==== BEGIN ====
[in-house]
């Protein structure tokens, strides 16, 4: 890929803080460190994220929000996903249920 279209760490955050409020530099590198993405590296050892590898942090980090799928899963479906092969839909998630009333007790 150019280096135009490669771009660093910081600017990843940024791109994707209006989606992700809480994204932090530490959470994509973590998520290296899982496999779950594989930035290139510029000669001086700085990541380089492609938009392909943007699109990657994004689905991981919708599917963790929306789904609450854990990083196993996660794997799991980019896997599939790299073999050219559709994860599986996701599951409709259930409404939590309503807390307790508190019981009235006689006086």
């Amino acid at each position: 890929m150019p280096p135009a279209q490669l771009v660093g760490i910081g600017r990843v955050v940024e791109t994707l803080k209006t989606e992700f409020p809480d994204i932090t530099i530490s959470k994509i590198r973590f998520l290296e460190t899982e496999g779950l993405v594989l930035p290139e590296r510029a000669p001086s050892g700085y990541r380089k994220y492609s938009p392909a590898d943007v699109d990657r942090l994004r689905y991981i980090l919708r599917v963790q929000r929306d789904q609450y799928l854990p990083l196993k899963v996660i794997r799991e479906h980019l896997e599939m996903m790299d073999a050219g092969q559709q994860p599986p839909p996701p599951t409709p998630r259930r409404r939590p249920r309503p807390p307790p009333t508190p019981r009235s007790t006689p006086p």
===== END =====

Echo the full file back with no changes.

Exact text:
[in-house]
């Protein structure tokens, strides 16, 4: 890929803080460190994220929000996903249920 279209760490955050409020530099590198993405590296050892590898942090980090799928899963479906092969839909998630009333007790 150019280096135009490669771009660093910081600017990843940024791109994707209006989606992700809480994204932090530490959470994509973590998520290296899982496999779950594989930035290139510029000669001086700085990541380089492609938009392909943007699109990657994004689905991981919708599917963790929306789904609450854990990083196993996660794997799991980019896997599939790299073999050219559709994860599986996701599951409709259930409404939590309503807390307790508190019981009235006689006086």
């Amino acid at each position: 890929m150019p280096p135009a279209q490669l771009v660093g760490i910081g600017r990843v955050v940024e791109t994707l803080k209006t989606e992700f409020p809480d994204i932090t530099i530490s959470k994509i590198r973590f998520l290296e460190t899982e496999g779950l993405v594989l930035p290139e590296r510029a000669p001086s050892g700085y990541r380089k994220y492609s938009p392909a590898d943007v699109d990657r942090l994004r689905y991981i980090l919708r599917v963790q929000r929306d789904q609450y799928l854990p990083l196993k899963v996660i794997r799991e479906h980019l896997e599939m996903m790299d073999a050219g092969q559709q994860p599986p839909p996701p599951t409709p998630r259930r409404r939590p249920r309503p807390p307790p009333t508190p019981r009235s007790t006689p006086p």